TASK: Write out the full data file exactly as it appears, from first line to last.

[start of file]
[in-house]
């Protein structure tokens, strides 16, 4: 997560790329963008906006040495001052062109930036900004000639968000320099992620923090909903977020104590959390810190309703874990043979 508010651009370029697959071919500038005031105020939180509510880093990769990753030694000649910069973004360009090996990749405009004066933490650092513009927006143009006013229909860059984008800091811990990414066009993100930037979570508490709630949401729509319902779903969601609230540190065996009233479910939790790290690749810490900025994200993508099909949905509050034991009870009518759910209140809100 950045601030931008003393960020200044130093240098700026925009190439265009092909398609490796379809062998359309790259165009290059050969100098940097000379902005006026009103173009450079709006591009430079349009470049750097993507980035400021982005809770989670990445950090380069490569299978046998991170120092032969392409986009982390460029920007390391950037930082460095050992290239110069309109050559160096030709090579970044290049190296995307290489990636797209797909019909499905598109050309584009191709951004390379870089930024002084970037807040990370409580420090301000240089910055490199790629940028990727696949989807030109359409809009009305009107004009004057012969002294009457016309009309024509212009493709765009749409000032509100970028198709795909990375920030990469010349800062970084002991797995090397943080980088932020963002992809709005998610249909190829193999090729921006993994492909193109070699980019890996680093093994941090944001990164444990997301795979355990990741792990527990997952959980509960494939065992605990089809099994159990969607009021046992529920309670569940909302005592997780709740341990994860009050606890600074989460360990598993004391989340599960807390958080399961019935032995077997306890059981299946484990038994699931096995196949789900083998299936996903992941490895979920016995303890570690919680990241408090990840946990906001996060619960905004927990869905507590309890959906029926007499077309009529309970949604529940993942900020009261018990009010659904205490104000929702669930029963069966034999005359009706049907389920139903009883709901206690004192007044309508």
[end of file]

[in-house]
């Protein structure tokens, strides 16, 4: 997560790329963008906006040495001052062109930036900004000639968000320099992620923090909903977020104590959390810190309703874990043979 508010651009370029697959071919500038005031105020939180509510880093990769990753030694000649910069973004360009090996990749405009004066933490650092513009927006143009006013229909860059984008800091811990990414066009993100930037979570508490709630949401729509319902779903969601609230540190065996009233479910939790790290690749810490900025994200993508099909949905509050034991009870009518759910209140809100 950045601030931008003393960020200044130093240098700026925009190439265009092909398609490796379809062998359309790259165009290059050969100098940097000379902005006026009103173009450079709006591009430079349009470049750097993507980035400021982005809770989670990445950090380069490569299978046998991170120092032969392409986009982390460029920007390391950037930082460095050992290239110069309109050559160096030709090579970044290049190296995307290489990636797209797909019909499905598109050309584009191709951004390379870089930024002084970037807040990370409580420090301000240089910055490199790629940028990727696949989807030109359409809009009305009107004009004057012969002294009457016309009309024509212009493709765009749409000032509100970028198709795909990375920030990469010349800062970084002991797995090397943080980088932020963002992809709005998610249909190829193999090729921006993994492909193109070699980019890996680093093994941090944001990164444990997301795979355990990741792990527990997952959980509960494939065992605990089809099994159990969607009021046992529920309670569940909302005592997780709740341990994860009050606890600074989460360990598993004391989340599960807390958080399961019935032995077997306890059981299946484990038994699931096995196949789900083998299936996903992941490895979920016995303890570690919680990241408090990840946990906001996060619960905004927990869905507590309890959906029926007499077309009529309970949604529940993942900020009261018990009010659904205490104000929702669930029963069966034999005359009706049907389920139903009883709901206690004192007044309508």